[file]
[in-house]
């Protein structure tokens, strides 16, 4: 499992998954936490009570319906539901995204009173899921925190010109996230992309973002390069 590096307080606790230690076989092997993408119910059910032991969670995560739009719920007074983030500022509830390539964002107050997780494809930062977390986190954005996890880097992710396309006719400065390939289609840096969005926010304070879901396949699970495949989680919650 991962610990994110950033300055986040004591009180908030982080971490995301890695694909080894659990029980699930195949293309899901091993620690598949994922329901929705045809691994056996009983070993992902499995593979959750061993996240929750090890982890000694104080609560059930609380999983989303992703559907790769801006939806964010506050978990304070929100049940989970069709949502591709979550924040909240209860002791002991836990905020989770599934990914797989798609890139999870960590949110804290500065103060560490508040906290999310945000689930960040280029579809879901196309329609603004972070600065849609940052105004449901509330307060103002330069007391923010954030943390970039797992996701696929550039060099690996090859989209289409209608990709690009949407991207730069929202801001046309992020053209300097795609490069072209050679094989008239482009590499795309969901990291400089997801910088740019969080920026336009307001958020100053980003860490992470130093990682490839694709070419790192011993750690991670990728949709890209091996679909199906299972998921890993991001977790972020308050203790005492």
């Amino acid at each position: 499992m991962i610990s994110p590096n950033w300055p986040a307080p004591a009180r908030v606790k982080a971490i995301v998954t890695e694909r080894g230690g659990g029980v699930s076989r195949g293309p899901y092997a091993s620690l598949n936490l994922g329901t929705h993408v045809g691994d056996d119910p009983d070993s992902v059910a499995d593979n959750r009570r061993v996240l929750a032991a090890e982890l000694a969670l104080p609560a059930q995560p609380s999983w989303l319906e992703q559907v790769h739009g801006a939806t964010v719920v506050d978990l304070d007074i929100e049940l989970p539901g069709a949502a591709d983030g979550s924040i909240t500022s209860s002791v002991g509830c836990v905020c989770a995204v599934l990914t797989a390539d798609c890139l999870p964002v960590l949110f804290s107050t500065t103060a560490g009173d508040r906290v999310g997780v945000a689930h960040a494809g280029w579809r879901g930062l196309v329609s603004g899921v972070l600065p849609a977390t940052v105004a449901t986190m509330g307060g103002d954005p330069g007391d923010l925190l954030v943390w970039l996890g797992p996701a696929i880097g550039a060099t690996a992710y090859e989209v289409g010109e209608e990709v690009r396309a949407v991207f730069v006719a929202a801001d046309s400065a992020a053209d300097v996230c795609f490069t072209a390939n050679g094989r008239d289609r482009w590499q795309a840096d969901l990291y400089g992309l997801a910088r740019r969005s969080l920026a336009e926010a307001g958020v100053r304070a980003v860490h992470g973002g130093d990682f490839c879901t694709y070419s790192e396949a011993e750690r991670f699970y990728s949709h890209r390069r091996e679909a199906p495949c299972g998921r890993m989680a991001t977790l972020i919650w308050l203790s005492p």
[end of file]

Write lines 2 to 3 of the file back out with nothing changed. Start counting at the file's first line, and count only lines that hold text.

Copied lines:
């Protein structure tokens, strides 16, 4: 499992998954936490009570319906539901995204009173899921925190010109996230992309973002390069 590096307080606790230690076989092997993408119910059910032991969670995560739009719920007074983030500022509830390539964002107050997780494809930062977390986190954005996890880097992710396309006719400065390939289609840096969005926010304070879901396949699970495949989680919650 991962610990994110950033300055986040004591009180908030982080971490995301890695694909080894659990029980699930195949293309899901091993620690598949994922329901929705045809691994056996009983070993992902499995593979959750061993996240929750090890982890000694104080609560059930609380999983989303992703559907790769801006939806964010506050978990304070929100049940989970069709949502591709979550924040909240209860002791002991836990905020989770599934990914797989798609890139999870960590949110804290500065103060560490508040906290999310945000689930960040280029579809879901196309329609603004972070600065849609940052105004449901509330307060103002330069007391923010954030943390970039797992996701696929550039060099690996090859989209289409209608990709690009949407991207730069929202801001046309992020053209300097795609490069072209050679094989008239482009590499795309969901990291400089997801910088740019969080920026336009307001958020100053980003860490992470130093990682490839694709070419790192011993750690991670990728949709890209091996679909199906299972998921890993991001977790972020308050203790005492």
């Amino acid at each position: 499992m991962i610990s994110p590096n950033w300055p986040a307080p004591a009180r908030v606790k982080a971490i995301v998954t890695e694909r080894g230690g659990g029980v699930s076989r195949g293309p899901y092997a091993s620690l598949n936490l994922g329901t929705h993408v045809g691994d056996d119910p009983d070993s992902v059910a499995d593979n959750r009570r061993v996240l929750a032991a090890e982890l000694a969670l104080p609560a059930q995560p609380s999983w989303l319906e992703q559907v790769h739009g801006a939806t964010v719920v506050d978990l304070d007074i929100e049940l989970p539901g069709a949502a591709d983030g979550s924040i909240t500022s209860s002791v002991g509830c836990v905020c989770a995204v599934l990914t797989a390539d798609c890139l999870p964002v960590l949110f804290s107050t500065t103060a560490g009173d508040r906290v999310g997780v945000a689930h960040a494809g280029w579809r879901g930062l196309v329609s603004g899921v972070l600065p849609a977390t940052v105004a449901t986190m509330g307060g103002d954005p330069g007391d923010l925190l954030v943390w970039l996890g797992p996701a696929i880097g550039a060099t690996a992710y090859e989209v289409g010109e209608e990709v690009r396309a949407v991207f730069v006719a929202a801001d046309s400065a992020a053209d300097v996230c795609f490069t072209a390939n050679g094989r008239d289609r482009w590499q795309a840096d969901l990291y400089g992309l997801a910088r740019r969005s969080l920026a336009e926010a307001g958020v100053r304070a980003v860490h992470g973002g130093d990682f490839c879901t694709y070419s790192e396949a011993e750690r991670f699970y990728s949709h890209r390069r091996e679909a199906p495949c299972g998921r890993m989680a991001t977790l972020i919650w308050l203790s005492p």